The Bhopal Disaster of 1984

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Bulletin of Science, Technology & Society http://bst.sagepub.com/

The Bhopal Disaster of 1984
Roli Varma and Daya R. Varma Bulletin of Science Technology & Society 2005 25: 37 DOI: 10.1177/0270467604273822 The online version of this article can be found at: http://bst.sagepub.com/content/25/1/37

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BULLETIN OF SCIENCE, TECHNOLOGY & SCIENCE / Month 2005

Varma, Varma / BHOPAL DISASTER 10.1177/0270467604273822

The Bhopal Disaster of 1984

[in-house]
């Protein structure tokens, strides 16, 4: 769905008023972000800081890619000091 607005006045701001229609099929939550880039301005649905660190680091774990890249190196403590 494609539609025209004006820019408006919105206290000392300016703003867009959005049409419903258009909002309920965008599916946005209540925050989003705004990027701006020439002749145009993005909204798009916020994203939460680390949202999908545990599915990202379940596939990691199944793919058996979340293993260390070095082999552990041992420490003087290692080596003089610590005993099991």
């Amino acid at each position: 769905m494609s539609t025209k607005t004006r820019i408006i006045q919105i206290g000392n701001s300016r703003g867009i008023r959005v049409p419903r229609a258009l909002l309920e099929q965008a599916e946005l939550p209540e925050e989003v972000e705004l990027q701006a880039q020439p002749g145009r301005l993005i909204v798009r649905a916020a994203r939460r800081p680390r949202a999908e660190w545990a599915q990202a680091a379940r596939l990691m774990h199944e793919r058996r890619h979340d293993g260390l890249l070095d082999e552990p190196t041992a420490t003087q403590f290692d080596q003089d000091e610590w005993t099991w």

Roli Varma University of New Mexico Daya R. Varma McGill University The 20th anniversary of the Bhopal calamity fell on December 3, 2004. The world’s worst industrial disaster in Bhopal, India, happened because of inadequate maintenance by Union Carbide and poor monitoring by the Indian authorities. Malfunctioning safety measures, inappropriate location of the plant, and lack of information about the identity and toxicity of the gas worsened the effects of the accident on people and livestock. The Bhopal disaster has raised questions about the implications of the transfer of potentially hazardous technology to the developing countries. Even after 20 years, Bhopal has not recovered. In this article, we present what happened and why and what lessons can be learned at this terrible cost. Keywords: hazards; green revolution; methyl isocyanate; multinationals; pesticides; poisonous gas; safety failures; Union Carbide ndia became independent on August 15, 1947, and its first major problem was to deal with food shortage. The problem persisted by varying degrees until the Green Revolution, a popular term referring mainly to the tremendous increases in cereal grain production in certain underdeveloped areas especially India, Pakistan, and the Philippines in the late 1960s through the cultivation of hybrid strains and economic changes brought by new agricultural rural practices in those countries. For a number of years now, India has been a food surplus country. The change from traditional farming to capitalist farming under the Green Revolution required pesticides among other things. Bhopal, capital of Madhya Pradesh (MP) in central India, is a beautiful historic city. MP is a poor province by Indian standards. Until very recently the Indian National Congress Party (Congress) was in power in MP, and Mr. Arjun Singh, currently the federal Minister for Human Resources and Development, was the Chief Minister of MP in 1984. Singh played a key role in having the agricultural office of Union Carbide India Limited (UCIL) move from Bombay to Bhopal in 1968. It was supposed to help in the development of MP. In 1969, the Bhopal plant was built as the formulation plant: The Sevin Technical Concentrate was imported from the United States, and the work of blending and grinding was done in Bhopal. The manufacture of the pesticide Sevin using methyl isocyanate (MIC) was started in 1980. Within 4 years of operation, on December 2, 1984, 30 metric tons of highly poisonous MIC gas spewed from the UCIL plant. It is estimated that almost 20,000 people died, and nearly 200,000 people were exposed to the poisonous gas by varying degrees. The plant closed after the accident, and Union Carbide became a subsidy of Dow Chemical in 1999. Given the magnitude of the tragedy, it is not surprising that the Bhopal disaster has continued to draw the attention of media, scholars, and activists throughout...
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